[0113] In this case, each printer that received the script, etc. executes maintenance tasks based on the description of the script in the script execution operation of step S63, as in the case of the first embodiment, such that the effect of enabling the amount of work, etc. required for such maintenance to be reduced is obtained in the same way as the first embodiment.

[0114] In addition, in this embodiment, after a script is executed, the date of execution 271, the executed diagnostic adjustment task name 272, the service technician name 273 and the apparatus identification number 274 are displayed in the bottom area 270 of the diagnostic adjustment mode menu screen, as shown in FIG. 14.

[0115] The diagnostic adjustment task name 272 is determined from the description of the script received, and the apparatus identification number 274 is determined from the apparatus identification information.

[0116] The service technician name 273 is determined from the service technician identification information. In this example, a service technician management table (not shown) that associates the names and identification numbers of all service technicians authorized to perform maintenance service regarding the printers 1 through 3 is stored beforehand in the fixed storage device 114 of the PC 11. The CPU 111 reads out the service technician name that corresponds to the received service technician identification number from the service technician management table and causes it to be displayed.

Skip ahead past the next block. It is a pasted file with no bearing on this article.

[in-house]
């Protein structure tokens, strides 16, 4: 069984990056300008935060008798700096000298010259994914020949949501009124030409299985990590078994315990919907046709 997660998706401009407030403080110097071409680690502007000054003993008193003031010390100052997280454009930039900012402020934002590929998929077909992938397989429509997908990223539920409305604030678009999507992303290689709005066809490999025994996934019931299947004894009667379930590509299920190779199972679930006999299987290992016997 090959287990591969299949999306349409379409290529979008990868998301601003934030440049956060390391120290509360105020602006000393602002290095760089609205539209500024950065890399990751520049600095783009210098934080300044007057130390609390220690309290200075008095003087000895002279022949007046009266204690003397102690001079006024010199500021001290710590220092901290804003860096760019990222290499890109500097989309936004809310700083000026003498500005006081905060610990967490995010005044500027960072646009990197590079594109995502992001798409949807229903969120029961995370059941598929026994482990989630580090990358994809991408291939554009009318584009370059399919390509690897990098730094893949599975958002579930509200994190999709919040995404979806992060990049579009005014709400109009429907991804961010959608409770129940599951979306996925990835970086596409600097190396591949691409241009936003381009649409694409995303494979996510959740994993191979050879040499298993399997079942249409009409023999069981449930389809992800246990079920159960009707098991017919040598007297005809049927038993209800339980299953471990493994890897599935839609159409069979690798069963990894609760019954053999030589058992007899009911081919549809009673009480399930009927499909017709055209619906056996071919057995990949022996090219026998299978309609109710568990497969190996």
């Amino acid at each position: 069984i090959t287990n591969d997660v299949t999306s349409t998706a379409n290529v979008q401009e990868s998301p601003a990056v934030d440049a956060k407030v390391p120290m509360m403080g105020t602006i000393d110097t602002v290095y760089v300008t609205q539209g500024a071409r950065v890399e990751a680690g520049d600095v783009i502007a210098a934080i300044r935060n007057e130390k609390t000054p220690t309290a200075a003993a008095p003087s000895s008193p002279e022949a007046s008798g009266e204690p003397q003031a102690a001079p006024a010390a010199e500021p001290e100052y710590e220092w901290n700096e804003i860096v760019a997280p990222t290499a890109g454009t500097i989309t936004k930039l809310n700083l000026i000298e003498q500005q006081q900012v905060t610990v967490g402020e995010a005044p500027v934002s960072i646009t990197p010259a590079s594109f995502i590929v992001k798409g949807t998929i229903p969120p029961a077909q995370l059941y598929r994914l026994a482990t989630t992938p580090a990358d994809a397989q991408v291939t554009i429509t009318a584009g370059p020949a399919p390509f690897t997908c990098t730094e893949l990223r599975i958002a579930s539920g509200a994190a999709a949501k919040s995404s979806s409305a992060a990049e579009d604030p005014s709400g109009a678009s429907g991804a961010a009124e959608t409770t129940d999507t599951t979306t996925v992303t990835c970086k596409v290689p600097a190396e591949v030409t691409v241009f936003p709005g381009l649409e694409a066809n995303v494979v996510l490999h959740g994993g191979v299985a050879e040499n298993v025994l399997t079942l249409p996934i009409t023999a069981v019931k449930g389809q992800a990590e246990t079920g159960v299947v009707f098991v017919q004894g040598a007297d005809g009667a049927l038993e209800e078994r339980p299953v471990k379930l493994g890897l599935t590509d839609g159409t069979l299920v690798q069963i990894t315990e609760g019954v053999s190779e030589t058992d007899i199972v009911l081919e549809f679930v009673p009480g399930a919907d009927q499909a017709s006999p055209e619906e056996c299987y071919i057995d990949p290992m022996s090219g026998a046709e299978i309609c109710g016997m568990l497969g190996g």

[0117] Therefore, for example, if a diagnostic adjustment task name 272 is being displayed in the bottom area 270 when a different service technician causes the diagnostic adjustment mode menu screen to be displayed with the intention of performing servicing of the printer 1 after automatic execution of maintenance work based on a script received from another printer, that service technician can determine that some processing has already been performed regarding that maintenance task. For example, if that service technician determines that the displayed service technician name 273 represents a person more experienced than himself or herself, he or she may determine that it is not necessary to verify or execute the diagnostic adjustment task that was automatically executed. Alternatively, where the service technician determines that the maintenance task was executed by a service technician who is much less experienced, he or she may determine that the maintenance task must be re-verified.